Understanding and Managing Your Pregnancy Weight: A Nutritional Approach

November 14, 2023

Written by Gia Eapen, MD

Medically reviewed by

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Key Points

  • The amount of food needed during pregnancy varies based on factors like pre-pregnancy BMI, weight gain rate, age, and appetite.
  • Keeping weight gain within a healthy range can lower the risk of complications.
  • Calorie needs change during each trimester, with a gradual increase as the baby grows.
  • Physical activity can aid in managing weight during pregnancy.

Pregnancy can be a beautiful and transformative phase. During this time, your body goes through numerous changes to support the growth of your baby. One of these changes involves how your body uses food for energy. Let's delve into understanding the importance of maintaining a healthy weight during pregnancy and how the right diet can make all the difference.

Fueling Your Body: Caloric Intake During Pregnancy

Generally, people who were at a healthy weight before becoming pregnant need between 2,200 and 2,900 calories a day. This gradually increases as your baby grows. Here is a rough overview of how calorie needs change during each trimester:

  • First trimester: No extra calories typically required.
  • Second trimester: Around an extra 340 calories per day.
  • Third trimester: Around an extra 450 calories per day.

Please note that these are general guidelines, and individual needs may vary. It's not just about quantity; the quality of these calories matters significantly too. They should ideally come from nutrient-dense foods including:

  • Lean protein
  • Whole grains
  • Low-fat or fat-free dairy
  • Vegetables
  • Fruits

To tailor your calorie intake to your specific needs, consider booking a consultation with a Registered Dietitian at Fay.

The Scale and You: Understanding BMI and Weight Gain

Maintaining a healthy weight during pregnancy is crucial. The guidelines for weight gain are based on your BMI before pregnancy:

  • Underweight (BMI below 18.5): Gain 28 to 40 pounds
  • Normal weight (BMI 18.5 to 24.9): Gain 25 to 35 pounds
  • Overweight (BMI 25.0 to 29.9): Gain 15 to 25 pounds
  • Obese (BMI 30.0 and above): Weight gain recommendations vary, so it's important to discuss with your healthcare provider.

If you're expecting twins, the weight gain naturally increases. For advice tailored to your specific circumstances, especially if you're underweight, consider scheduling a session with a Registered Dietitian at Fay.

Breaking a Sweat: Physical Activity During Pregnancy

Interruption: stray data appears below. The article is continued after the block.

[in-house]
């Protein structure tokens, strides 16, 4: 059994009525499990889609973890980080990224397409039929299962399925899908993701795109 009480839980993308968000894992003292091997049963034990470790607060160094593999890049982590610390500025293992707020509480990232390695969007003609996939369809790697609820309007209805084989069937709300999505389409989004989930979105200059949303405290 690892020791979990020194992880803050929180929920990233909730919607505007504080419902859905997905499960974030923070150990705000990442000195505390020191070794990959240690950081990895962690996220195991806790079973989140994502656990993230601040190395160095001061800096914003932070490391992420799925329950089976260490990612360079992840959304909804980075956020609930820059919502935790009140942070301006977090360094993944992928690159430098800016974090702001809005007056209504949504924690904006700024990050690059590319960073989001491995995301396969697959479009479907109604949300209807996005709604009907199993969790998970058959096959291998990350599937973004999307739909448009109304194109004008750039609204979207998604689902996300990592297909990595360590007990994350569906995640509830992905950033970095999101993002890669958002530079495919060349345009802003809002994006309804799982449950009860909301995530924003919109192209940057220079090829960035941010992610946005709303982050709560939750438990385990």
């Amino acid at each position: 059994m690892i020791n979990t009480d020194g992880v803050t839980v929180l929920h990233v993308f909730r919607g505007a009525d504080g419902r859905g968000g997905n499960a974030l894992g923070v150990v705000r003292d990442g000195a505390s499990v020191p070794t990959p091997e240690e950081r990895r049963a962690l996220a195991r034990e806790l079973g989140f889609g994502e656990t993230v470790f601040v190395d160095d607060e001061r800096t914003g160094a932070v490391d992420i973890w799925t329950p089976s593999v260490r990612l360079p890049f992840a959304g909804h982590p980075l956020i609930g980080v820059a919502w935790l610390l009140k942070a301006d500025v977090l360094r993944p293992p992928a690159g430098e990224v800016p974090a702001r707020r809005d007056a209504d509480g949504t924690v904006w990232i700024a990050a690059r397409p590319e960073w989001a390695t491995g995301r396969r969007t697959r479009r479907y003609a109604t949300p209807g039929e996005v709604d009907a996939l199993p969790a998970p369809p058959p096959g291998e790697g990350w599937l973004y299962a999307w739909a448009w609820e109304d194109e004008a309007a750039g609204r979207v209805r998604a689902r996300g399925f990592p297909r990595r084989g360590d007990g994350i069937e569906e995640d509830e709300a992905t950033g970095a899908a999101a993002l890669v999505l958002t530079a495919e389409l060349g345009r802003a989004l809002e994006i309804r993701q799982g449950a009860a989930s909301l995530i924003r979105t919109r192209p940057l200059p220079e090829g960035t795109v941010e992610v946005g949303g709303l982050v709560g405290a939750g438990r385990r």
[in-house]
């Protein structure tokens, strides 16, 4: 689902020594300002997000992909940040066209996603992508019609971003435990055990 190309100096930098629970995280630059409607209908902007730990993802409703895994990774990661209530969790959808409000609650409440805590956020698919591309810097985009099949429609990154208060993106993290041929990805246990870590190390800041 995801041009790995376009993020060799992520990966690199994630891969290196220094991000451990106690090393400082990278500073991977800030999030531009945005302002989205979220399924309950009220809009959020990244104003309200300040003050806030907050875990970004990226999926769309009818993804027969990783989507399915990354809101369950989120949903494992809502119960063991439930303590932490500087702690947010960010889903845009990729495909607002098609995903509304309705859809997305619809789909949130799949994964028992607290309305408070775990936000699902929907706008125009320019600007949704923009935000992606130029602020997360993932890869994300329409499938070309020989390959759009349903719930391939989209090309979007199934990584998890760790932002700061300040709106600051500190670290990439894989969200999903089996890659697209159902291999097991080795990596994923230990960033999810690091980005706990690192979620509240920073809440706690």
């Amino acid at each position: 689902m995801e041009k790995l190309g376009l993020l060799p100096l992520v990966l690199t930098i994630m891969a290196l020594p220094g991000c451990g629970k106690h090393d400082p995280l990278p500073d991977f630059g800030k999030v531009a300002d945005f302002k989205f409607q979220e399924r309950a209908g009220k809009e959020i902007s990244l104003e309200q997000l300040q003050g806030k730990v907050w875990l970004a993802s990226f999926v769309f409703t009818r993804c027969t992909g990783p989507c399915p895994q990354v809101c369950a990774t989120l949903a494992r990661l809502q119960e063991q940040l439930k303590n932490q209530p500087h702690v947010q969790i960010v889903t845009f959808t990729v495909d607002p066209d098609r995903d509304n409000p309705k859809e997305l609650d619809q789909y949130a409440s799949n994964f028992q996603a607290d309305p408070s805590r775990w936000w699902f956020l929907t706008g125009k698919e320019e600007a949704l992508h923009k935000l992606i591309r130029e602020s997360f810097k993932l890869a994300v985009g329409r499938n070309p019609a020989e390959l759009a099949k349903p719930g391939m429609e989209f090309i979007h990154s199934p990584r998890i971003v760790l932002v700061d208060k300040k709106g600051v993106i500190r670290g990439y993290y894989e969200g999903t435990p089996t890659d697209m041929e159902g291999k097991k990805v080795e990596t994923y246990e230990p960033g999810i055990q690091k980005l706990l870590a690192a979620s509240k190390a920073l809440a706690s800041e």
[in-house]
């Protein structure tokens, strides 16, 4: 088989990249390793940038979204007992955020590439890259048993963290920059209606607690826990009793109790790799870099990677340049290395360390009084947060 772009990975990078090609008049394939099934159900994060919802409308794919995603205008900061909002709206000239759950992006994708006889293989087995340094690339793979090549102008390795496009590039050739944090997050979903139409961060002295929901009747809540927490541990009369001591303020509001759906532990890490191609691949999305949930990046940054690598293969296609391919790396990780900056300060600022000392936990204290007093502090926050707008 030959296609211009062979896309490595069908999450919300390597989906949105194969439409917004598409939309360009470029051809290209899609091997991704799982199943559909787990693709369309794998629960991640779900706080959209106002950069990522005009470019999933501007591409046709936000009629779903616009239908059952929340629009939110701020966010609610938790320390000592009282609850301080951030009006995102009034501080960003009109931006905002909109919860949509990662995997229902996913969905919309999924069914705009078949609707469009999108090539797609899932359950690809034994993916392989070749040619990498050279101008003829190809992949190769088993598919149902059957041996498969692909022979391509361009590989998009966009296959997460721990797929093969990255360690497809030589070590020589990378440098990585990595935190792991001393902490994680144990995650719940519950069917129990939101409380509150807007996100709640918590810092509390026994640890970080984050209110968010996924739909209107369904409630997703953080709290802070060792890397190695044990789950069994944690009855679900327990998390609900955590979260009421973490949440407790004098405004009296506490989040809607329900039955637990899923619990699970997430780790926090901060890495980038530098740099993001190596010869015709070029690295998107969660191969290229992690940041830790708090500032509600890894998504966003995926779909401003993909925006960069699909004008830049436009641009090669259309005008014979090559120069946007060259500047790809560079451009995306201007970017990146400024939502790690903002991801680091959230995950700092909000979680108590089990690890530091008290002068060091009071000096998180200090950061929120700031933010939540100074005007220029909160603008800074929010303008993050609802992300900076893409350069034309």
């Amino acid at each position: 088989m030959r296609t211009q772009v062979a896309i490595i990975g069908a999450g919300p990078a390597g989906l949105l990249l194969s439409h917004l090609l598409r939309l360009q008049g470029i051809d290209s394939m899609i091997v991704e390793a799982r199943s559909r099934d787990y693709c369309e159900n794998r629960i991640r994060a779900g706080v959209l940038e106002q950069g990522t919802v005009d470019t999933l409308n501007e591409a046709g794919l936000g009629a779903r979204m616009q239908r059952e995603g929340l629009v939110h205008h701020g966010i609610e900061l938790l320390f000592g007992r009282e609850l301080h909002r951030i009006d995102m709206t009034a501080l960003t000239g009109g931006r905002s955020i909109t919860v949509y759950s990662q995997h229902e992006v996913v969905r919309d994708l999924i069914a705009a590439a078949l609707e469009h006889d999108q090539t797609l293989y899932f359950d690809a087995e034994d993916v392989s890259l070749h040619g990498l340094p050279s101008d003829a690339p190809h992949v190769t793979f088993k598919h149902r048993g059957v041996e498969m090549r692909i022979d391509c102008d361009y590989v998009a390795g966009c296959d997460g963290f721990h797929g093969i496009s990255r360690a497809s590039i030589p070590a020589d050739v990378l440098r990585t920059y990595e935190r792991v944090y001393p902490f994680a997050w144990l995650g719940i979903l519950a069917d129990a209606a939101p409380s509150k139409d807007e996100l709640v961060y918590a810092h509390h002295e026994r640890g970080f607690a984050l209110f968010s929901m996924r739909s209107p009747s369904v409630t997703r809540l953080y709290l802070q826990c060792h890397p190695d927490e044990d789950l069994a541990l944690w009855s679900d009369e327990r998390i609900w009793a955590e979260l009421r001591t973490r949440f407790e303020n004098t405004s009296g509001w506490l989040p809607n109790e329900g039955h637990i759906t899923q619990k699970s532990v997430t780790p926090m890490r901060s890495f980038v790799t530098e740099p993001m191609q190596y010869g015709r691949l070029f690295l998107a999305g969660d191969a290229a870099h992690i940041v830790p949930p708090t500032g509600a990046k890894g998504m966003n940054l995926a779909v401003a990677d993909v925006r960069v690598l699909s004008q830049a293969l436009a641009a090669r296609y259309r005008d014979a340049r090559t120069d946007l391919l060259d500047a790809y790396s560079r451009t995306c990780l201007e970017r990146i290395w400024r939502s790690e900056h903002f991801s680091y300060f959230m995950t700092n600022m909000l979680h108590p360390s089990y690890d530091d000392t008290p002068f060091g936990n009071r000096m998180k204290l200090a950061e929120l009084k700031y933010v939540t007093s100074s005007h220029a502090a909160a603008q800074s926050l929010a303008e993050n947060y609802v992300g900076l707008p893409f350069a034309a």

Regular physical activity can help manage weight gain during pregnancy. The recommended target is 150 minutes each week, which can be achieved by aiming for 30 minutes of moderate exercise on most, if not all, days of the week. Be sure to consult with your doctor before starting or continuing any exercise routine while pregnant.

Your journey through pregnancy is a deeply personal one, and everyone’s experience is unique. However, keeping weight gain within a healthy range, consuming nutrient-dense foods, and staying active can significantly contribute to a healthier pregnancy. For more personalized guidance on maintaining a healthy weight and diet during your pregnancy, schedule an appointment with a Registered Dietitian at Fay.

The views expressed by authors and contributors of such content are not endorsed or approved by Fay and are intended for informational purposes only. The content is reviewed by Fay only to confirm educational value and audience interest. You are encouraged to discuss any questions that you may have about your health with a healthcare provider.


Fay Nutrition has strict sourcing guidelines and relies on peer-reviewed studies, academic research institutions, and medical associations. We avoid using tertiary references.

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Gia Eapen, MD

Written by Gia Eapen, MD

Dr. Gia Eapen is a skilled Obstetrics and Gynecology (OB/GYN) physician at Case Western/MetroHealth. A Northwestern University alumna, she pursued her medical degree at the University of Vermont, fostering a deep understanding of women's health and reproductive medicine. She combines her comprehensive knowledge with a dedication to patient-centered care, embodying a commitment to enhancing healthcare standards in her field.


Medically Reviewed by